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@Eric Thank you for your detailed reply. :slight_smile:

@Eric I have been playing with these neuron types for quite a few days. I would like to study more about these wrappers’ regular, stochastic and Poisson spiking.

  1. How they convert the non-spiking neuron to a spiking one. Do we have any paper references for them?

  2. After training the network with the Poisson spiking wrapper, I am getting different accuracy results Evaluating the same trained network multiple times. Why is it so?

Thank you for your reply in advance.

One place to start for reading is A Spike in Performance. It describes what goes on for RegularSpiking.

All three wrappers work by starting with some function/system that outputs an instantaneous firing rate at each point in time. This can be a function (e.g. ReLU, f(x) = max(x, 0)) where the output only depends on the input at the current point in time, or a dynamical system (e.g. AdaptiveLIFRate in Nengo) where the output firing rate depends on the history of inputs. That’s what the “wrapped” neuron class does: it provides this instantaneous firing rate.

Given that instantaneous rate, the PoissonSpiking wrapper is perhaps the easiest to understand: it just uses it to sample from a [Poisson distribution], where the lambda value of the distribution is this instantaneous firing rate.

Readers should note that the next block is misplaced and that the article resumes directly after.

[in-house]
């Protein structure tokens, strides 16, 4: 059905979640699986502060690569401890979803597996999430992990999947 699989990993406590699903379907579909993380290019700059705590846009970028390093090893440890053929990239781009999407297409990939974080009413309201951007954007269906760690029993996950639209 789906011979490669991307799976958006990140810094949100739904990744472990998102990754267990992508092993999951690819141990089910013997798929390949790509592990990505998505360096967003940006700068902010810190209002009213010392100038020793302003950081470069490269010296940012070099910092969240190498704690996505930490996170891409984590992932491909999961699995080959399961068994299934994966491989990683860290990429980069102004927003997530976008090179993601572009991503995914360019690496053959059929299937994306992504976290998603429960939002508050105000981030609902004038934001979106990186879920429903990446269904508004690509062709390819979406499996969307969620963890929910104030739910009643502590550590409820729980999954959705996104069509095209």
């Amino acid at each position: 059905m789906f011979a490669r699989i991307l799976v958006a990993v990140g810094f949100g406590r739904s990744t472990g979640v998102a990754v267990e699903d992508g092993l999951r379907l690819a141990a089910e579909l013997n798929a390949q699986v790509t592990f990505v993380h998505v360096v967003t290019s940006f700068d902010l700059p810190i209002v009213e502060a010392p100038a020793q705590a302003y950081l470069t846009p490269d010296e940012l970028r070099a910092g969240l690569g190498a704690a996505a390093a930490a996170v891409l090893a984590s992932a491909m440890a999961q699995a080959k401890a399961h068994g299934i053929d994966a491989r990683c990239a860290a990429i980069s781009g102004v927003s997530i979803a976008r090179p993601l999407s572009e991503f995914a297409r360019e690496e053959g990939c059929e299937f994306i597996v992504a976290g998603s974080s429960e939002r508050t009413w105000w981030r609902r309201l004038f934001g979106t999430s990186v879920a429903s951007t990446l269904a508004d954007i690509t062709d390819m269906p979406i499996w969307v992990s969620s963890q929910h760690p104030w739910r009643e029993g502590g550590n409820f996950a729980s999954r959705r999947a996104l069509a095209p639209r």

RegularSpiking takes the instantaneous firing rate and integrates it multiplied by a timestep dt. For example, if our firing rate is 5 Hz, that corresponds to one spike every 200 ms. With a timestep of 1 ms, that’s one spike every 200 timesteps. RegularSpiking will integrate this so that one spike happens exactly every 200 timesteps given a constant instantaneous firing rate of 5 Hz.

StochasticSpiking is kind of a mix between the two, and the difference mostly shows up when neurons can spike more than once per timestep. Essentially, if the instantaneous firing rate says we should have e.g. 2.4 spikes per timestep, than on a given timestep we’d always have at least 2 spikes, and a 0.4 probability (40% chance) of a third spike.

The reason you get different results with PoissonSpiking is because it’s stochastic, so it will output different spike trains each time. You can set the seed on the nengo.Simulator to seed this randomness so it’s the same each time.

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@Eric thank you for your answers. :slight_smile:

I have found one conversion example explained in here. However, what is this gain parameter? (you set it to 3 for Tanh in the example).

Normally the conventional Tanh starts from -1 to 1. The spiking one starts from 0 and then for few time steps it is 0 and then it starts going down towards -400 and starts behaving like Tanh in a spiking way. I this because it starts accumulating current in the start?

Now how would an input value be mapped? How would this mapping work? For instance, I have an input value of 1 it would be mapped to approx. to 0.77 in conventional Tanh. What about in spiking version? How would this mapping look like?

I am sorry if this question has been already answered on the forum.